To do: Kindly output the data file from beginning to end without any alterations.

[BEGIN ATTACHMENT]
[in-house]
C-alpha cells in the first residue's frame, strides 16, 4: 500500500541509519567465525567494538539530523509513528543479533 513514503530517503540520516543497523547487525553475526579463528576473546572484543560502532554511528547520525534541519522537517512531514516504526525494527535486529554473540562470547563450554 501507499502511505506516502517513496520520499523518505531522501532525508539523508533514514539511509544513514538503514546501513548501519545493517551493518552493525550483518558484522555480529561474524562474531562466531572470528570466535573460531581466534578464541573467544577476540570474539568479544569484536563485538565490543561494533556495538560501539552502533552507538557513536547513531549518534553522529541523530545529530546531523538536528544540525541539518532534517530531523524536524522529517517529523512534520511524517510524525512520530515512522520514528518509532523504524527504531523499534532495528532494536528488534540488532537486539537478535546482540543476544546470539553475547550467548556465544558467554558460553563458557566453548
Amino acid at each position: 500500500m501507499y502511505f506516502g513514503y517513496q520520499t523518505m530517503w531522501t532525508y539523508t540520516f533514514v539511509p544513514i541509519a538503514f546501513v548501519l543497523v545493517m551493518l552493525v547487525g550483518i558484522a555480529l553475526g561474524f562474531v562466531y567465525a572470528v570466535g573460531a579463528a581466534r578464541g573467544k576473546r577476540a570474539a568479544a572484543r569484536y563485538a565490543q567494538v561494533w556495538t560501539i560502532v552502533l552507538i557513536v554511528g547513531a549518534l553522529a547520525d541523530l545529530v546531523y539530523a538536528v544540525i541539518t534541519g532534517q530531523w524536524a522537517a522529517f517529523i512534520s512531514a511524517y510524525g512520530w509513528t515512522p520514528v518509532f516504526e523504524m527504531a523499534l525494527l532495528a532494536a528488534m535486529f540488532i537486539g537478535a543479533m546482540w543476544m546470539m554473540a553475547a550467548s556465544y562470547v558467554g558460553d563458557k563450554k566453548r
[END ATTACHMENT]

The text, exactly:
[in-house]
C-alpha cells in the first residue's frame, strides 16, 4: 500500500541509519567465525567494538539530523509513528543479533 513514503530517503540520516543497523547487525553475526579463528576473546572484543560502532554511528547520525534541519522537517512531514516504526525494527535486529554473540562470547563450554 501507499502511505506516502517513496520520499523518505531522501532525508539523508533514514539511509544513514538503514546501513548501519545493517551493518552493525550483518558484522555480529561474524562474531562466531572470528570466535573460531581466534578464541573467544577476540570474539568479544569484536563485538565490543561494533556495538560501539552502533552507538557513536547513531549518534553522529541523530545529530546531523538536528544540525541539518532534517530531523524536524522529517517529523512534520511524517510524525512520530515512522520514528518509532523504524527504531523499534532495528532494536528488534540488532537486539537478535546482540543476544546470539553475547550467548556465544558467554558460553563458557566453548
Amino acid at each position: 500500500m501507499y502511505f506516502g513514503y517513496q520520499t523518505m530517503w531522501t532525508y539523508t540520516f533514514v539511509p544513514i541509519a538503514f546501513v548501519l543497523v545493517m551493518l552493525v547487525g550483518i558484522a555480529l553475526g561474524f562474531v562466531y567465525a572470528v570466535g573460531a579463528a581466534r578464541g573467544k576473546r577476540a570474539a568479544a572484543r569484536y563485538a565490543q567494538v561494533w556495538t560501539i560502532v552502533l552507538i557513536v554511528g547513531a549518534l553522529a547520525d541523530l545529530v546531523y539530523a538536528v544540525i541539518t534541519g532534517q530531523w524536524a522537517a522529517f517529523i512534520s512531514a511524517y510524525g512520530w509513528t515512522p520514528v518509532f516504526e523504524m527504531a523499534l525494527l532495528a532494536a528488534m535486529f540488532i537486539g537478535a543479533m546482540w543476544m546470539m554473540a553475547a550467548s556465544y562470547v558467554g558460553d563458557k563450554k566453548r